|Challenge: Glutamate is the principal excitatory neurotransmitter of the human central nervous system (CNS). Disruption of glutamate homeostasis is a central feature of many neurological diseases, including stroke, glaucoma and Alzheimer’s disease. Glutamate levels in CNS are controlled by glial cells which facilitate its recycling and uptake through Excitatory
Amino Acid Transporters (EAATs). Consequently, the EAAT proteins are attractive targets for drug discovery. However, there is currently no tool to identify and monitor the effect of drugs that could alter glutamate levels in cells.
Solution : Cyto-iGluSnFR (pronounced “sight-oh-eye-glue-sniffer”) is an engineered protein, built from a bacterial glutamate receptor domain (Glt1) and a circularly permuted green fluorescent protein (GFP), that senses glutamate, allowing to measure the rate by which glutamate enters cells. This glutamate biosensor can be used to screen thousands of compounds to identify new potential EAAT drugs that can modulate the transport of glutamate into glial cells. The identified molecules can then be tested using the same biosensor in mouse models – where neurons and glial cells function as they do in humans – to assess drug safety and effectiveness for patients.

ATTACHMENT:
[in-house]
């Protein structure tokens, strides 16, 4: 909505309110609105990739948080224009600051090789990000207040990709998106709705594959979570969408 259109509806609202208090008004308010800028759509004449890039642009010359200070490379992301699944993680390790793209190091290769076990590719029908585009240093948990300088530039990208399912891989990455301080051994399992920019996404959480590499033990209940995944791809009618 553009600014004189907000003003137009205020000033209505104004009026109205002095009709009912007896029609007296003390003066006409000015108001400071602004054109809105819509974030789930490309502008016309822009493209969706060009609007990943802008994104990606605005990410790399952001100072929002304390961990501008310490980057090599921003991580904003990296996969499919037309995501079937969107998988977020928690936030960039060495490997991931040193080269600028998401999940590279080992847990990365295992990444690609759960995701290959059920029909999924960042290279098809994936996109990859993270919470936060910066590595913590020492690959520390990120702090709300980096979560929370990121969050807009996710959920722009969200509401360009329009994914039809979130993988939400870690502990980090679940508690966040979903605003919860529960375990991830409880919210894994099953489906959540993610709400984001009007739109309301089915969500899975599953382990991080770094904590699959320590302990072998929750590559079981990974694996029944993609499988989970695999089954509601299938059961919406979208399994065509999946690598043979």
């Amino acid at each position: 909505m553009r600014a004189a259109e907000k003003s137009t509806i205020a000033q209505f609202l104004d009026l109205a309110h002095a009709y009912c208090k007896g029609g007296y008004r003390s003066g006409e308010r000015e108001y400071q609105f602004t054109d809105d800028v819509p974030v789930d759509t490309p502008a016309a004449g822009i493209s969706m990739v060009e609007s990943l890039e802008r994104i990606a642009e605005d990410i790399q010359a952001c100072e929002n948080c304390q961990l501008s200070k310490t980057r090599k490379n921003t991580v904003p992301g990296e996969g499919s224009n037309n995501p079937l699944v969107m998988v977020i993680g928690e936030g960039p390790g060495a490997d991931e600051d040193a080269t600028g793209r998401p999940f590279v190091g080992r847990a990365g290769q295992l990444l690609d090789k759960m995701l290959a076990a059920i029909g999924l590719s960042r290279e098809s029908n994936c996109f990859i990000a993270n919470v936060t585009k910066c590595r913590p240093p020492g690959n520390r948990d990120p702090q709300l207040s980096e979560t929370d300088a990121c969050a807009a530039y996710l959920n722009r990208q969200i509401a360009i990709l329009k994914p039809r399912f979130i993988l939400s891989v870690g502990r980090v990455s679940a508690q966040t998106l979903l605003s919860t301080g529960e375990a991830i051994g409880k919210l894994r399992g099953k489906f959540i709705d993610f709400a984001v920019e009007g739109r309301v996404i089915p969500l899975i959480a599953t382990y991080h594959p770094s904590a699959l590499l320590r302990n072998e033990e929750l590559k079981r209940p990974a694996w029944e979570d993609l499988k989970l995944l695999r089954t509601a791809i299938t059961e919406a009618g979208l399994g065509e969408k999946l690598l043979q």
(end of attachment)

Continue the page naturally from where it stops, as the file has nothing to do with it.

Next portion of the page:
Achievements/Impact : The team optimized a cell-based assay that allowed screening of compounds affecting glutamate transport through EAAT1 and EAAT2. Mouse embryonic stem cells with targeted integration of Cyto-iGluSnFR variants were also produced to generate two knock-in mouse models of glaucoma and stroke. These preclinical models were used to